Given the well-documented deleterious effect of smoking on wound healing after tooth extraction and its association with poor quality bone and periodontal [3],[7] diseases, a negative effect of tobacco use on implant success is to be expected. The impact of tobacco smoking and nonsmoking on healing bone around press-fit Bicon Dental Implants in MENA region patient has not evaluated yet.

Several studies have suggested smoking as a crucial factor in early implant failure. [4],[6],[8] Smoking is a significant although not the only important factor in the failure of implants prior to functional loading. [10] Greater incidences of implant failures before loading in the upper jaw of smokers than in NS (9% and 1%, respectively) have been reported. [8]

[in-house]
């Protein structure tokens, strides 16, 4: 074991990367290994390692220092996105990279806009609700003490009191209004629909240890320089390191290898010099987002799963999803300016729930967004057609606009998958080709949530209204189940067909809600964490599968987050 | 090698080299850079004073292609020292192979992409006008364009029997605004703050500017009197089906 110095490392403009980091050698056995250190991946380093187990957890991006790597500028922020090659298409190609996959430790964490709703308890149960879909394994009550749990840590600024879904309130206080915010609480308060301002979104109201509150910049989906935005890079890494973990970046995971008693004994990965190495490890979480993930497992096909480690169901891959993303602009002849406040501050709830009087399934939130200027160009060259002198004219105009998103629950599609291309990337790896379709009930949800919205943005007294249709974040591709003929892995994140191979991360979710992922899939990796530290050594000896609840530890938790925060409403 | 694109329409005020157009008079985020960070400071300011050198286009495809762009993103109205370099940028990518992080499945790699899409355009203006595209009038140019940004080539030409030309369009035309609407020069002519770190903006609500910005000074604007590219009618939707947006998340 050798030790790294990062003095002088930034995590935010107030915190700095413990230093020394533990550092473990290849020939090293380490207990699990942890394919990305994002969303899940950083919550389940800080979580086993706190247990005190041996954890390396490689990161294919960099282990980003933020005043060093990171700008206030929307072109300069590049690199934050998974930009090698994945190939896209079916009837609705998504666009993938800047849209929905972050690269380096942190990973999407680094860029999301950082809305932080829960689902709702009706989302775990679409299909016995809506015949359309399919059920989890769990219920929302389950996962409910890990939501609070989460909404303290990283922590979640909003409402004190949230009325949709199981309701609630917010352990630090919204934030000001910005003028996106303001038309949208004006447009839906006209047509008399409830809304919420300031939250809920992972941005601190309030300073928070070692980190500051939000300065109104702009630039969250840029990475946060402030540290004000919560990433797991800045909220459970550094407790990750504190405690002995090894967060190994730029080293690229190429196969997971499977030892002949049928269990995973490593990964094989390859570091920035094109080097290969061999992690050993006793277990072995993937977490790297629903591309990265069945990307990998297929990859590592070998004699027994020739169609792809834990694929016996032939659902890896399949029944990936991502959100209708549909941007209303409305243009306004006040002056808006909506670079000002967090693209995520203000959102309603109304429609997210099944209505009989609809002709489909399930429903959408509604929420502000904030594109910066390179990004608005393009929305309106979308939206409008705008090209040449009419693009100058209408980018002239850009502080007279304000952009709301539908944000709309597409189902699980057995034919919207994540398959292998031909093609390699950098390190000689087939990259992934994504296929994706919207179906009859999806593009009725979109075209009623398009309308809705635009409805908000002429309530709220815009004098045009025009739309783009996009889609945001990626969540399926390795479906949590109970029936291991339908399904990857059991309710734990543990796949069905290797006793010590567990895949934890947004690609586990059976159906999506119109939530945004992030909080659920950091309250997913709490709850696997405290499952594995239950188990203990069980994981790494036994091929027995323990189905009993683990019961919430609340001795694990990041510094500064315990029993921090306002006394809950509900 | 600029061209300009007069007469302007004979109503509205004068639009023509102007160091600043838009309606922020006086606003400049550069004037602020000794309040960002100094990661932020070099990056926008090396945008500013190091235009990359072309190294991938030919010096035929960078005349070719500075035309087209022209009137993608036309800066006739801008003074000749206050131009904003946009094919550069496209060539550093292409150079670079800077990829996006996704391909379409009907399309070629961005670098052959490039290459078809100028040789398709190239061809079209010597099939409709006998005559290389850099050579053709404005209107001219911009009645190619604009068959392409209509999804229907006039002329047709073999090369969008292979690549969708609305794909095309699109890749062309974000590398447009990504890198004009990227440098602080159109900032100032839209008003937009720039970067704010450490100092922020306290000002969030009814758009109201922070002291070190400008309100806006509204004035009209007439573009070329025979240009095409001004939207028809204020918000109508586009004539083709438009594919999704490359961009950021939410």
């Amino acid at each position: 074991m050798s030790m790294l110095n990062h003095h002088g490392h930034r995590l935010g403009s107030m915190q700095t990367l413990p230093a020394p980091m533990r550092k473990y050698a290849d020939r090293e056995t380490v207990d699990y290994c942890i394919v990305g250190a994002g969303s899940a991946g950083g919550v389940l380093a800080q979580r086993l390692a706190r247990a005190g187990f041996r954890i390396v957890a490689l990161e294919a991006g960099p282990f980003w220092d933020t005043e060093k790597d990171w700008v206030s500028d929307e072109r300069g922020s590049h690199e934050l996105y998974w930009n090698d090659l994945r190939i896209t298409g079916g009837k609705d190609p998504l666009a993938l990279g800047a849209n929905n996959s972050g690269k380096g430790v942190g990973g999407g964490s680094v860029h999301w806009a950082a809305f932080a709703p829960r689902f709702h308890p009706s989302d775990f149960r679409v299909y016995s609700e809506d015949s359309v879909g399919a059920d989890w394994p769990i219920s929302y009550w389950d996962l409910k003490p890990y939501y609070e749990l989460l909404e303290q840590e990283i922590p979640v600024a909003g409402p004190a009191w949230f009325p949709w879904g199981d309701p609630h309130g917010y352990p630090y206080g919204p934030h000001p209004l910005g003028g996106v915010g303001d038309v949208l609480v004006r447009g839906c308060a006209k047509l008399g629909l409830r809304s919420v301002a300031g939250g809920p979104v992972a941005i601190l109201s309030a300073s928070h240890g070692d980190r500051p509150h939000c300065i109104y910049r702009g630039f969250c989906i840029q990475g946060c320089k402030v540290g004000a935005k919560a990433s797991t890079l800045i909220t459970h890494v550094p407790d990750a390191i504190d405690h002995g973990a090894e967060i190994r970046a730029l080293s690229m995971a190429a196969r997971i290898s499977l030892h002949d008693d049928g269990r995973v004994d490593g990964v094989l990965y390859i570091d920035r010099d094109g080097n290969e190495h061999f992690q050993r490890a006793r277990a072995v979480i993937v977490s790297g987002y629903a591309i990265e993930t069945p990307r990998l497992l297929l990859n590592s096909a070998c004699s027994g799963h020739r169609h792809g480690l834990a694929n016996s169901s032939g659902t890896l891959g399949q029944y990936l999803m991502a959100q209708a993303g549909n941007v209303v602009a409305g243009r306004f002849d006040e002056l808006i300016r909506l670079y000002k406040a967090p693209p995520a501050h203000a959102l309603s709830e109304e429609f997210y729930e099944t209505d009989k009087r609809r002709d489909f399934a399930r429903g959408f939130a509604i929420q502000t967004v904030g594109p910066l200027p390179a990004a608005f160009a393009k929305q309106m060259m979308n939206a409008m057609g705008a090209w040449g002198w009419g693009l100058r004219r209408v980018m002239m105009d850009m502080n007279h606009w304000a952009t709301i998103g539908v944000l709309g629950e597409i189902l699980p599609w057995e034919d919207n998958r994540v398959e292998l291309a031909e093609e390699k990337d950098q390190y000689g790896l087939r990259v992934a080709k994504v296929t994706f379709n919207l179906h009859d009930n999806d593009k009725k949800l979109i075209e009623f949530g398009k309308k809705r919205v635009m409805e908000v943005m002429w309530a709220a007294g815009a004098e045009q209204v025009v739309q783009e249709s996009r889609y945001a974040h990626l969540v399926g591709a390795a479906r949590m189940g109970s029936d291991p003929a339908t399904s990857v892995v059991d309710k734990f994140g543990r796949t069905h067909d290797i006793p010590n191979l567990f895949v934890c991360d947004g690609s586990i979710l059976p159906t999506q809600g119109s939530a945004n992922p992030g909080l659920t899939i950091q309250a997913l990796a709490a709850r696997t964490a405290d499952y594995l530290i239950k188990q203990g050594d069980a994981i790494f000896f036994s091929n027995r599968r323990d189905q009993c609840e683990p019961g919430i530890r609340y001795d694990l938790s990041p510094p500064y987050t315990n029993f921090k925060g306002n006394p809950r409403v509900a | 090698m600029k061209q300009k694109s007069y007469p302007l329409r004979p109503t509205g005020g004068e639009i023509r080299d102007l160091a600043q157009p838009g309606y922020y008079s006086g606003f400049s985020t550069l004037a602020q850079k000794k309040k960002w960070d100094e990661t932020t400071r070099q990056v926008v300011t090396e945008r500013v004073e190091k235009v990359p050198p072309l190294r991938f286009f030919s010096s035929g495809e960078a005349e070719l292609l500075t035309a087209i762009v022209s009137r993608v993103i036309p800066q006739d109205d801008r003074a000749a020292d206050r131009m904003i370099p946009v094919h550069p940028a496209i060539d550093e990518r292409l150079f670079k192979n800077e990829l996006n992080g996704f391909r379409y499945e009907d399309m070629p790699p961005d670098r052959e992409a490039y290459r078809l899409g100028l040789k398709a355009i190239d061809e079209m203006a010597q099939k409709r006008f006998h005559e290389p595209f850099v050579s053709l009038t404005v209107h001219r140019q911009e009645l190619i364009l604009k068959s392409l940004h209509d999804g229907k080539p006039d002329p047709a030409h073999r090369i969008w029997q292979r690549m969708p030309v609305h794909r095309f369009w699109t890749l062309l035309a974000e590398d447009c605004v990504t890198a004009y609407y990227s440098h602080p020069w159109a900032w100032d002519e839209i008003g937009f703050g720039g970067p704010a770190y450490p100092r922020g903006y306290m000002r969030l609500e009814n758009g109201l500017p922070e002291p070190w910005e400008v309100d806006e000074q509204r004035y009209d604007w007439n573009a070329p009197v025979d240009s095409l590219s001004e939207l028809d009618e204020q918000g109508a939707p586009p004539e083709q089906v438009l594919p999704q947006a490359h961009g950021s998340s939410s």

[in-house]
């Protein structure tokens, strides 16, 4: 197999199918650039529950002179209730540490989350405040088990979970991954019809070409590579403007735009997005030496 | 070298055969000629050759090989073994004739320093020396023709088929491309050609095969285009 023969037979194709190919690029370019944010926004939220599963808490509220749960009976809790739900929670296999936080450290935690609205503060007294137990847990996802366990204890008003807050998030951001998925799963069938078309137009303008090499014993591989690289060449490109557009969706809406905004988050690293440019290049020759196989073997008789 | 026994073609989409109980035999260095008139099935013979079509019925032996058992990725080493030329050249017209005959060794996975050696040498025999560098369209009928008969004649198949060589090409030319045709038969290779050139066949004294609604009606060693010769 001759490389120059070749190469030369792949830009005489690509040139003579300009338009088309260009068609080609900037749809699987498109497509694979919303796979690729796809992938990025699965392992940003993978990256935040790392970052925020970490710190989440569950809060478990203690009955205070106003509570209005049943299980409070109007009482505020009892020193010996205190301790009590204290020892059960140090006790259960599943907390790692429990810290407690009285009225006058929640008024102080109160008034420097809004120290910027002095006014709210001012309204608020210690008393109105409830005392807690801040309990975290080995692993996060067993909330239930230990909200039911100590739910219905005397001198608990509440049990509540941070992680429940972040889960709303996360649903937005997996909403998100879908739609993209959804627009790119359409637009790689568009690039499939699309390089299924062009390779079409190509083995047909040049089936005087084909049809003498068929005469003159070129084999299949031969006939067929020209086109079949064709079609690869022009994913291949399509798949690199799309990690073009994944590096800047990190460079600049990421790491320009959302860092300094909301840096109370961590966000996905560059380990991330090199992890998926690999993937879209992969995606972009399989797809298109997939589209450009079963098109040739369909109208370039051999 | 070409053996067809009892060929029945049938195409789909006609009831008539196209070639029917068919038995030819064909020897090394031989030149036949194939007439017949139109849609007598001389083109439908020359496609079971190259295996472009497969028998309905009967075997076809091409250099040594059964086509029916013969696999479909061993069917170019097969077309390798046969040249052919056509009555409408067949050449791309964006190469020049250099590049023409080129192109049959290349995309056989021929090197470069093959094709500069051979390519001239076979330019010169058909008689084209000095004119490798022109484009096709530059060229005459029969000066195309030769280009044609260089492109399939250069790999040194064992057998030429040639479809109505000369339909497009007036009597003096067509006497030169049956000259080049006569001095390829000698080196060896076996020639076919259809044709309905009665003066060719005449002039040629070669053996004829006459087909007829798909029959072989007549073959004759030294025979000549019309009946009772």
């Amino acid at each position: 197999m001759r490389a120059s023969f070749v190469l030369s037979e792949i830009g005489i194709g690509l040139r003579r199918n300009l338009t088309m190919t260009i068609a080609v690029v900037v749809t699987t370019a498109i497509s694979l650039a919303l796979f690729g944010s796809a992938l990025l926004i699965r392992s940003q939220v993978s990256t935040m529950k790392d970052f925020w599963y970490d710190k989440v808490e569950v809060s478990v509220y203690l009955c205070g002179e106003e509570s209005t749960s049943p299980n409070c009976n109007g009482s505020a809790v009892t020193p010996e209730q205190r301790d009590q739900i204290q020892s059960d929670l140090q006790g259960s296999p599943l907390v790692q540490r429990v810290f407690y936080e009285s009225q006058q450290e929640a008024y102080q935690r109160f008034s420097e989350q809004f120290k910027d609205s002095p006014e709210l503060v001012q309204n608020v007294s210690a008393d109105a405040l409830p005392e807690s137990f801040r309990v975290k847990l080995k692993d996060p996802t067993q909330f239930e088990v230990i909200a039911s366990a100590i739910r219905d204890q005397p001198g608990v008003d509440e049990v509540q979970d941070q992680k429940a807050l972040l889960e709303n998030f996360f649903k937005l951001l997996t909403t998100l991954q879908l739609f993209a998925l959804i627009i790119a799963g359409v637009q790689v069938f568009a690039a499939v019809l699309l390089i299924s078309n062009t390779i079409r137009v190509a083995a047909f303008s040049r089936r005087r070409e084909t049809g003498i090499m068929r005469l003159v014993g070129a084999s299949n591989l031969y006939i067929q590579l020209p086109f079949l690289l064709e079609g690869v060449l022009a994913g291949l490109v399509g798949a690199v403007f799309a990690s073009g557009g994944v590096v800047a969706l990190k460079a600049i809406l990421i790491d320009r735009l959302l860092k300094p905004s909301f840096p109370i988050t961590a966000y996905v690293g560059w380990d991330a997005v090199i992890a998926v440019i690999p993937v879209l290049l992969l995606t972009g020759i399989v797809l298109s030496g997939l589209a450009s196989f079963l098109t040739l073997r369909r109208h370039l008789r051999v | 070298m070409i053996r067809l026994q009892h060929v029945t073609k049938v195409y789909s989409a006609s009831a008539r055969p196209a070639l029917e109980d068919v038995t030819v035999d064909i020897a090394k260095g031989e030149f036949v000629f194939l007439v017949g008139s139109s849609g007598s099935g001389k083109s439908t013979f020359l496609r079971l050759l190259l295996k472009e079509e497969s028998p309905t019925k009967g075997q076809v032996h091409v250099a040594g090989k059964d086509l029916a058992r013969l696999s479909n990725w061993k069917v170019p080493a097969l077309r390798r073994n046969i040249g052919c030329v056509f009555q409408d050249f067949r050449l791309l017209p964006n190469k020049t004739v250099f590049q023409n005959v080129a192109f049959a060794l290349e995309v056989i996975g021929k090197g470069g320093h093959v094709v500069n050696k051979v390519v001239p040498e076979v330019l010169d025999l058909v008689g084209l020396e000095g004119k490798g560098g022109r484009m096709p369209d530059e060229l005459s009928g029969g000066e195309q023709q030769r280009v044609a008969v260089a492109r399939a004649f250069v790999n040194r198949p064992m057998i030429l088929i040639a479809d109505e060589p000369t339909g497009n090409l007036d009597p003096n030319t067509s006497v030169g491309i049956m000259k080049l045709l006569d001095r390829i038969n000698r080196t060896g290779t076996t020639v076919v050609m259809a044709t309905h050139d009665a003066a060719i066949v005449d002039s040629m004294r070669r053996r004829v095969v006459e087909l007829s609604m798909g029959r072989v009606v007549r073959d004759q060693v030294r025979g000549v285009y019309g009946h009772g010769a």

César-Neto et al. [8] reported that smoking habits represent an increased risk for impaired bone healing and implant failure.